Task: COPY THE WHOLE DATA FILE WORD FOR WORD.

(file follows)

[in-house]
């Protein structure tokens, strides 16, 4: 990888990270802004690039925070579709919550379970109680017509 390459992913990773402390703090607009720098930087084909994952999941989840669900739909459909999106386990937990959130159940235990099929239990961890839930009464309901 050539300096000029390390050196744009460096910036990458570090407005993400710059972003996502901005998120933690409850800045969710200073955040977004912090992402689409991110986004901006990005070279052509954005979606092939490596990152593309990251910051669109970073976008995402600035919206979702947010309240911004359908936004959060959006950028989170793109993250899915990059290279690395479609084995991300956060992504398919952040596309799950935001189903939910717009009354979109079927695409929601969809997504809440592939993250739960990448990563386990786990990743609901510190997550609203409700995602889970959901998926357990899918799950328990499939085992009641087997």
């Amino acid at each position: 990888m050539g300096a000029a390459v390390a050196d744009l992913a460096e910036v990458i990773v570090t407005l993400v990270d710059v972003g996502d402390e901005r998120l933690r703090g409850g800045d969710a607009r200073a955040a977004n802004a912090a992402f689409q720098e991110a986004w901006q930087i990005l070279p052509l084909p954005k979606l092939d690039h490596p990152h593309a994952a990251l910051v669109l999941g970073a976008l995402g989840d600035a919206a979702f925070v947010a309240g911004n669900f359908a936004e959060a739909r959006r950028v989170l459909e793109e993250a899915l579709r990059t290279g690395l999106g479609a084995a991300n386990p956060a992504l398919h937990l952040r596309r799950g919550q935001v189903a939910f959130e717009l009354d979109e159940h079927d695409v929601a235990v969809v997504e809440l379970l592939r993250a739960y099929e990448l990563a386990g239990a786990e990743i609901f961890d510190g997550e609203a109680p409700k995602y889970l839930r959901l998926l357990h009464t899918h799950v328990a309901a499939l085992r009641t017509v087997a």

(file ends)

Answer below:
[in-house]
């Protein structure tokens, strides 16, 4: 990888990270802004690039925070579709919550379970109680017509 390459992913990773402390703090607009720098930087084909994952999941989840669900739909459909999106386990937990959130159940235990099929239990961890839930009464309901 050539300096000029390390050196744009460096910036990458570090407005993400710059972003996502901005998120933690409850800045969710200073955040977004912090992402689409991110986004901006990005070279052509954005979606092939490596990152593309990251910051669109970073976008995402600035919206979702947010309240911004359908936004959060959006950028989170793109993250899915990059290279690395479609084995991300956060992504398919952040596309799950935001189903939910717009009354979109079927695409929601969809997504809440592939993250739960990448990563386990786990990743609901510190997550609203409700995602889970959901998926357990899918799950328990499939085992009641087997």
């Amino acid at each position: 990888m050539g300096a000029a390459v390390a050196d744009l992913a460096e910036v990458i990773v570090t407005l993400v990270d710059v972003g996502d402390e901005r998120l933690r703090g409850g800045d969710a607009r200073a955040a977004n802004a912090a992402f689409q720098e991110a986004w901006q930087i990005l070279p052509l084909p954005k979606l092939d690039h490596p990152h593309a994952a990251l910051v669109l999941g970073a976008l995402g989840d600035a919206a979702f925070v947010a309240g911004n669900f359908a936004e959060a739909r959006r950028v989170l459909e793109e993250a899915l579709r990059t290279g690395l999106g479609a084995a991300n386990p956060a992504l398919h937990l952040r596309r799950g919550q935001v189903a939910f959130e717009l009354d979109e159940h079927d695409v929601a235990v969809v997504e809440l379970l592939r993250a739960y099929e990448l990563a386990g239990a786990e990743i609901f961890d510190g997550e609203a109680p409700k995602y889970l839930r959901l998926l357990h009464t899918h799950v328990a309901a499939l085992r009641t017509v087997a």